News / Edmonton

'Not the least bit prepared': Edmonton police brace for cannabis legalization

EPS Chief Rod Knecht says police won't be ready to deal with a potential uptick in drug-impaired driving

O.P.P. officers check vehicles at the 401 Eastbound in this file photo.

Carlos Osorio / Freelance

O.P.P. officers check vehicles at the 401 Eastbound in this file photo.

Edmonton police will not be ready to enforce cannabis-impaired driving laws in time for legalization, according to chief Rod Knecht.

In a year-end interview with Metro, Knecht said he expects to see an uptick in impaired driving in 2018 – but without tools to accurately test for pot the way breathalyzers test for alcohol, he doesn’t know how officers will deal with it.

“We are, quite frankly, not the least bit prepared for it,” he said.

“It’s going to make the life of the front-line police officer more challenging and more difficult, quite frankly, and I think it’s going to plug up the criminal justice system.

“I don’t think there’s a police chief in this country that would say we’re ready to go by July 1.”

July 1 is the date Prime Minister Justin Trudeau initially set for the legalization of cannabis for recreational use, though he has recently hinted the date could be pushed back.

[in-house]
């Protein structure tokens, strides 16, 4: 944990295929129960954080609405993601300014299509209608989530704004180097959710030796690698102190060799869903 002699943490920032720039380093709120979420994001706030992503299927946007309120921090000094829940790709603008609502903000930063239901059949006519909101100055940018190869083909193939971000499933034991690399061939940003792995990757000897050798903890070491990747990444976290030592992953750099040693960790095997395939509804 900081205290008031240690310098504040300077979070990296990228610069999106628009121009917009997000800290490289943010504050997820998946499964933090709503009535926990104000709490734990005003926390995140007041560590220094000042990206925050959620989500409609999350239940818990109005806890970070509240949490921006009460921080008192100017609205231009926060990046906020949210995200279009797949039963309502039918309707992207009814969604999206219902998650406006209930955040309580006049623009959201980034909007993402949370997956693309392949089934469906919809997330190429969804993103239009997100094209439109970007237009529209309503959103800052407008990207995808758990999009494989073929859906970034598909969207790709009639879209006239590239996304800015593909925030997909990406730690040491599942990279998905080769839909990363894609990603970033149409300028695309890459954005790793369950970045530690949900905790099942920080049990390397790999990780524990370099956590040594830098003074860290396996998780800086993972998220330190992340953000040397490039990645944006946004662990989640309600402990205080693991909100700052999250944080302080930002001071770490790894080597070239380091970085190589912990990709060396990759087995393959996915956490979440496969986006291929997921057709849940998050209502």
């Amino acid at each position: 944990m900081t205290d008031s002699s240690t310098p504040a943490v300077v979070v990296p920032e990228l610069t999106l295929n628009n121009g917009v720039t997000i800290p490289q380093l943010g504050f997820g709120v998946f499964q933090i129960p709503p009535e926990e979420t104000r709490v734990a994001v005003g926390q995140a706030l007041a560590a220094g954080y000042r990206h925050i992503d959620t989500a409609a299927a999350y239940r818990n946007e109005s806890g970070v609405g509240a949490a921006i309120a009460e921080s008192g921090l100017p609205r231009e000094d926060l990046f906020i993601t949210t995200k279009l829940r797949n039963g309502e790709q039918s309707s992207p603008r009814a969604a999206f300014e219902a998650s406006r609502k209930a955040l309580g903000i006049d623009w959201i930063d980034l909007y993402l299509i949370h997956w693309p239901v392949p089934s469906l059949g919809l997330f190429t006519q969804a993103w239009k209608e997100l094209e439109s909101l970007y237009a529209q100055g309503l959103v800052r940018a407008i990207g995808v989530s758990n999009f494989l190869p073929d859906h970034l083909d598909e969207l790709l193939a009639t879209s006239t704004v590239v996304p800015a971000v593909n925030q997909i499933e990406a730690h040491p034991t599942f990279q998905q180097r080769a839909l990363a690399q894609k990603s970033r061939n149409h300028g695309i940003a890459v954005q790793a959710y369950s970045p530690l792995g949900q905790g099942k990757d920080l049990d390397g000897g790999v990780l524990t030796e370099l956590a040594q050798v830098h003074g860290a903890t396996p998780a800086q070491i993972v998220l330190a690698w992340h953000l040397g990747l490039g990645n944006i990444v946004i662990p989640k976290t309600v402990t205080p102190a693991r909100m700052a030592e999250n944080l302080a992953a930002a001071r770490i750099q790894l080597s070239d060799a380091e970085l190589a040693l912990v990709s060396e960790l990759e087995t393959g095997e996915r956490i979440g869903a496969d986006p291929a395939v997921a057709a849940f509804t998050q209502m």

To prepare for legalization, Public Safety Canada has been testing roadside oral fluid tests, which purport to detect the presence of marijuana or another drug.

Dr. Louis Francescutti, an Edmonton emergency room physician and professor in the University of Alberta’s school of public health, said those tests have been inconclusive so far.

Additionally, recent studies show a person can register THC in their bloodstream from second-hand smoke, which could complicate the results of a screening.

The federal government has proposed measuring the amount of THC in a driver’s bloodstream to determine impairment after it’s detected through the oral test, but Francescutti said that won’t hold up in court because the level of THC in a person’s blood does not directly correlate with impairment.

“It’s a real frickin’ nightmare,” he said.

Francescutti noted it’s a problem police are already dealing with, but he also expects it to worsen with legalization.

“Unless something miraculously happens within the next couple of months, there’s no way they’re going to be ready in July.”

Statistics Canada released a report last December that was the first to contain national drug-impaired driving numbers and court data.

About 3,000 of 75,000 impaired driving incidents reported by police across Canada in 2015 involved drugs, including seven that were fatal. Drug-impaired cases usually took twice as long to go through the courts, and were less likely than alcohol-impaired driving to result in a conviction.

Edmonton police said at the time that 40 to 50 per cent of impaired fatalities have a link to drugs, with many being a mixture of drugs and alcohol.

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